Battle of the Geofences.

And how to apply a winning strategy.


So, I’m in Minneapolis for a conference (stay with me a minute, this is relevant). I arrived early so I can see a little of a city I’ve heard great things about and have never been to. Yesterday, I decided to venture out to see some sights, visit the Minneapolis Institute of Art and do a little shopping. As a side note, here’s a little life hack for you. If you’ve never been to a city before and want to know where to shop, do a search for an Apple Store — you can’t go wrong.


Back to the story. I was speaking with the concierge at the hotel about the Minneapolis Institute of Art and mentioned I would just Uber over there. She said if you like riding a bike, it’s a short distance and there was a Nice Ride location right across the street. For those who may not know, many cities have a bike service company or organization that lets you rent a bike for 30 minutes or so and simply drop it off at another location near your destination.


Being a nice day and the fact I’m a cyclist, I was all in on this idea. I downloaded the Nice Ride app, rented the bike and took off. In fact, I explored a big chunk of the city that way, grabbing a bike, riding to the next location, walking around and hitting repeat.


So, here’s the missed opportunity: Nice Ride had my location all day. They could have easily asked for some preferences from me upon launching the app, then geofenced businesses and areas I might have liked to see. They could have turned this into a revenue stream through co-op opportunities. Point is, they could have enhanced my experience greatly by offering me these things instead of having me almost aimlessly riding around. That is a lesson learned in not having a proximity marketing strategy in place, especially one based on simple geofences.


What’s a Geofence?


Simply put, a geofence is virtual geographic boundary. Using the latitude and longitude within a mapping service, like Google Maps, you can literally draw a perimeter around a building, parking lot and just about anything else. Through GPS, that boundary is broken when a mobile device enters or leaves it. When that happens, a signal with content can be sent to your device. That’s it — I told you it was simple. Now, implementing what is sent based on individual behaviors is a whole other thing but, that’s another topic.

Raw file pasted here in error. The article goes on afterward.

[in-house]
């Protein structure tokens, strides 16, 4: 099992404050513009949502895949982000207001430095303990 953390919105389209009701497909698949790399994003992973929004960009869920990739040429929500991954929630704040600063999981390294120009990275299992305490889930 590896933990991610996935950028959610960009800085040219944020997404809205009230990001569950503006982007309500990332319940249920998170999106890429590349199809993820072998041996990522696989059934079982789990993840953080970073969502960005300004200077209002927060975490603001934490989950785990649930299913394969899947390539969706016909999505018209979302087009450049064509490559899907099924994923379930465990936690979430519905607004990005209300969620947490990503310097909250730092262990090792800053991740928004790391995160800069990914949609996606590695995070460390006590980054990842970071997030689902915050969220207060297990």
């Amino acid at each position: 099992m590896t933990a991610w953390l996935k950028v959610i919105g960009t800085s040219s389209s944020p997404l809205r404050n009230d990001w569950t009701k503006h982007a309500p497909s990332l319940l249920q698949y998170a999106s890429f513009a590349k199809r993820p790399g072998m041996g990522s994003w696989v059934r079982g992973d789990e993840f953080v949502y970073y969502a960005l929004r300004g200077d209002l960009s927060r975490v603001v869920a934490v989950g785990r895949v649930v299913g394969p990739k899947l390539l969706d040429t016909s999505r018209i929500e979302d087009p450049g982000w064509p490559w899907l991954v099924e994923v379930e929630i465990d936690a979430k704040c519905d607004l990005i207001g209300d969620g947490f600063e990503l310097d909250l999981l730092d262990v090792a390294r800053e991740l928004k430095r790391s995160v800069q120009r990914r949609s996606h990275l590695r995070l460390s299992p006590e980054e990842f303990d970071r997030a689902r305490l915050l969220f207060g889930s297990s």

The Ultimate Fighting Championships, Not Really.


It seems like there’s a new company popping up every month that has some idea of what to do with geofences. The majority to date have focused around proximity marketing via mobile ad buying. Basically, when you are within a geofence and decide to search for something on your phone via a web browser, you are served up an ad based on all of your tracked preferences across a wide variety of data sets. The algorithm doesn’t know that it is Jane Smith doing the search. It just knows the demographic and preference information and then serves an ad bought by a brand whose ideal customer matches that.


Others are using geofences via social media conversations, tracking conversations on certain social networks within a geofence and then offering up location-based offers. Personally, I find this a bit creepy and intrusive.


Another way to using a geofence is through a brand’s own native app. My Nice Ride example could have done this. Within this method, there are several layers of sophistication. An app can simply greet you upon entering a geofence or say good-bye upon departure. The app can serve up relevant information about the area or a deal nearby. I’ve also seen apps provide push notifications for offers when you reach a certain level within a rewards program or some other similar milestone. It seems personal because your name is on it but it’s not a smart app; the relevancy is not truly personal to you. For that, a brand would need a machine learning or artificial intelligence algorithm embedded into their app.


Let’s Get Personal.


That all said, most companies use geofence strategies focused around getting brand-new customers. I’m not saying that’s bad. I just believe in the axiom of a bird in the hand is worth two in the bush. In other words, there’s more value in taking care of the customers you have rather than the customers you want. With practically zero acquisition costs, creating individual behavior-based promotions and experiences that are personalized to an individual’s desires at scale is the winning strategy in the end. When you can employ that level of sophistication, you can really outpace the competition. Which means if you’re not thinking location first, you’re very likely to be competitively last.


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